In the Olympics the 23-year-old played in one of the two central attacking roles in Brazil’s wonderfully fluid 4-2-4, interchanging positions and drifting wide to assist Gabriels Jesus and Barbosa in creating dangerous two-on-ones.

Rogério Micale, Brazil’s coach for the Olympics, coaxed some wonderful performances from Luan playing him as a provider for Neymar, Jesus and Barbosa with the licence to swap positions with Neymar in particular, the two taking it in turns to drop deep and pick the ball up from the midfield. After his performances in Rio he was unlucky to miss out on Tite’s first Brazil squad for the qualifiers against Ecuador and Colombia.

He could potentially excel in Europe playing as a second striker, rather than an attacking midfielder, but a provident forward like the Beardsley to a Rush or the Sheringham to a Shearer. Like Beardsley he has the ability to carry the ball past players, despite not appearing to move particularly fast, and put the ball on a plate for others to finish.

He has steadily improved over the three seasons he has played in the Brasileirão and his stats (all provided by the wonderful reflect this. As seen before, his goal ratio has shot up since his first top-flight campaign and this year stands at a little over one-in-three.

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Luan in action for Grêmio against Corinthians

This increase is a reflection of his shots per game average, which has risen from 1.9 to 3.6 over the same period, with a very high 2.1 shots per game coming from outside the area this season. Perhaps looking forward he will need to improve in this area, being more patient and waiting for higher-quality shooting opportunities to present themselves.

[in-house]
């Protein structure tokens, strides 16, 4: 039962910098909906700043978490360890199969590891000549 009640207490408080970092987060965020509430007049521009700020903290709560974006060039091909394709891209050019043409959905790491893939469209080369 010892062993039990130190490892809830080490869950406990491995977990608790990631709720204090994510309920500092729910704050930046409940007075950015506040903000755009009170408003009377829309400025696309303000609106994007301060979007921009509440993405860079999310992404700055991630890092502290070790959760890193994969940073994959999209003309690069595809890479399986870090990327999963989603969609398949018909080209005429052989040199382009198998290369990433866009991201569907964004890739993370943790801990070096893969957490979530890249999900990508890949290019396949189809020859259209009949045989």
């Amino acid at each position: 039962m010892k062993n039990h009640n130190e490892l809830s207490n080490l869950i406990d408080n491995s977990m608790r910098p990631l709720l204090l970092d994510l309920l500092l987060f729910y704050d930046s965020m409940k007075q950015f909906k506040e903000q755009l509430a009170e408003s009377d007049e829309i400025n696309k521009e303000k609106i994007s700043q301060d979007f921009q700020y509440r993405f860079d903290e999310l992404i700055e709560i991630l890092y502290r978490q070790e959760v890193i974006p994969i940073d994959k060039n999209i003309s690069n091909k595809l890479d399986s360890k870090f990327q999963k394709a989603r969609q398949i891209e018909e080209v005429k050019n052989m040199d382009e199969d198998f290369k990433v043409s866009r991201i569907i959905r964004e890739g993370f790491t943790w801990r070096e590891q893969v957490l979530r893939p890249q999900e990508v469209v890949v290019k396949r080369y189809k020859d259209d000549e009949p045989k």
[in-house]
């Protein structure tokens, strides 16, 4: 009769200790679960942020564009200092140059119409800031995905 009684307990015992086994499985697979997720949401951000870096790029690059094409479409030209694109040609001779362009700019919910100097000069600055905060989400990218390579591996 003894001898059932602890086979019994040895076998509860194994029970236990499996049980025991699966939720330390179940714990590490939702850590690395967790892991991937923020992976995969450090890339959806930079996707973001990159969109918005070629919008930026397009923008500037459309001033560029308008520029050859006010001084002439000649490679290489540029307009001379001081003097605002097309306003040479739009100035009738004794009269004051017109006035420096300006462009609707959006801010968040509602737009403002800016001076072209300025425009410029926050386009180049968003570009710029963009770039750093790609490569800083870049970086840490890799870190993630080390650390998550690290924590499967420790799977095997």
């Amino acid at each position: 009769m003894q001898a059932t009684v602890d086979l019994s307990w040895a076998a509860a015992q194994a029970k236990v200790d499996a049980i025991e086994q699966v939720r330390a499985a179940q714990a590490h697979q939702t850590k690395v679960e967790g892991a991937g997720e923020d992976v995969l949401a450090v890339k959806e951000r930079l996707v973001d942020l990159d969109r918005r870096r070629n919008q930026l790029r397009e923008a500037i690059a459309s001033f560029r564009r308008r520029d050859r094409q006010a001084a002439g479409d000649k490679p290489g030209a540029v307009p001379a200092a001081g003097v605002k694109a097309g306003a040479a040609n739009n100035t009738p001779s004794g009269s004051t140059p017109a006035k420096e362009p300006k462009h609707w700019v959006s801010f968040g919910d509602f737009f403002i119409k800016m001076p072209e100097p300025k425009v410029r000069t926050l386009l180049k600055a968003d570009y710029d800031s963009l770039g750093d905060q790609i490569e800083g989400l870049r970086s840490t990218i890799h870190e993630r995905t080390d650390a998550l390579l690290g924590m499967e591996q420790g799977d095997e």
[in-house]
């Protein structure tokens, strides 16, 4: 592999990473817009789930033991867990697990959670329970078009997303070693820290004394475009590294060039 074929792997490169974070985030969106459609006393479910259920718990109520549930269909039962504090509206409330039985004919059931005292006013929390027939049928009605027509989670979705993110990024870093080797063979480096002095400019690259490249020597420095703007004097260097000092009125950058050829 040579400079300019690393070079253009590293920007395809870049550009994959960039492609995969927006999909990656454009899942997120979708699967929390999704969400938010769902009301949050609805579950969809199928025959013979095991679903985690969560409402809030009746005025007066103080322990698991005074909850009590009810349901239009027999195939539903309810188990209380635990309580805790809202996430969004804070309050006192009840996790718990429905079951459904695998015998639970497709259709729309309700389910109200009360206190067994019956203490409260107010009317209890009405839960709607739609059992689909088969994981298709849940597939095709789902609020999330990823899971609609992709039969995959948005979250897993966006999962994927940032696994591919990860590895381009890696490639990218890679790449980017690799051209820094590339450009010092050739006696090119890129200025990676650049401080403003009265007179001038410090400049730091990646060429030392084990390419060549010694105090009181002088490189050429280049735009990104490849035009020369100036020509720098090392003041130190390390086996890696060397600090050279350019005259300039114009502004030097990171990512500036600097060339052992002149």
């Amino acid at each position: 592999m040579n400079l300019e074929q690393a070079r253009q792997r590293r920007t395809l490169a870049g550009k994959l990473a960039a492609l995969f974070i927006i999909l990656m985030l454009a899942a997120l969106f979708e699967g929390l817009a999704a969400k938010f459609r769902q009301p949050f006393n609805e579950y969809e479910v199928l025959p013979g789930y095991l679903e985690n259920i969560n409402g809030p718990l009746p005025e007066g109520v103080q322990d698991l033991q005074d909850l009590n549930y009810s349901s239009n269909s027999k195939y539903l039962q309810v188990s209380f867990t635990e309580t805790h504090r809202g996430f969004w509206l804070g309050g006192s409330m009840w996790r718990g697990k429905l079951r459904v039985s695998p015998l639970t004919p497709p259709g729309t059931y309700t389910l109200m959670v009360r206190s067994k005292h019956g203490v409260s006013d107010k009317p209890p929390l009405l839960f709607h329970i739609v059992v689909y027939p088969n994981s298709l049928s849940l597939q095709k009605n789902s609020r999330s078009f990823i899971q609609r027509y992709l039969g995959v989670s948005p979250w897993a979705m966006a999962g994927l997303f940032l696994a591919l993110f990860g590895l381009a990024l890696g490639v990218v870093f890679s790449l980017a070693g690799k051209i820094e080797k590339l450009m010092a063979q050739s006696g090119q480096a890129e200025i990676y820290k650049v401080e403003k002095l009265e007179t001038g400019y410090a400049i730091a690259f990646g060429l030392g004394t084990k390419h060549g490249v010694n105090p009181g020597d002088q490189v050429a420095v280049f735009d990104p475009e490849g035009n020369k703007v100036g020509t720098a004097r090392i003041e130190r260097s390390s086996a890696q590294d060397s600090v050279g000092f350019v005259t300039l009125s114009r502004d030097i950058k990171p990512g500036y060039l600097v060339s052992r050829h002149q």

In his first season Luan only notched one assist but managed seven in 33 in his second season and already has three in 16 this time round. His completed dribbles have also risen steadily from 1.2 to 1.6 per 90 minutes. For comparison Philippe Coutinho completed 1.8 dribbles per game for Liverpool last season.

Luan’s increased participation in decisive moments has also been reflected in his WhoScored average rating. This has gone from 6.74 in 2014, to 7.03 in 2015 and finally to 7.39 this year. There is still room for improvement for the young attacker but he is clearly moving in the right direction.

Barcelona, Liverpool and Manchester United were linked with the striker over the summer, with Liverpool reportedly bidding a ridiculous £30 million,  a rumour denied by the Grêmio hierarchy. It is certain that Europe’s bigger clubs will be watching his performances over the coming months, with the most likely outcome being a move in January, at the end of the Brazilian season. Barcelona might be a step too far at the moment but he could do well at a mid-range Champions League club.

If one of the old continent’s big-boys decided to take a punt they would not just be buying a youngster with potential but a player with substantial experience at the top-level of the South American club game and a nascent international career. He is a player who is consistently improving and anything around €20 million would surely look excellent value for money.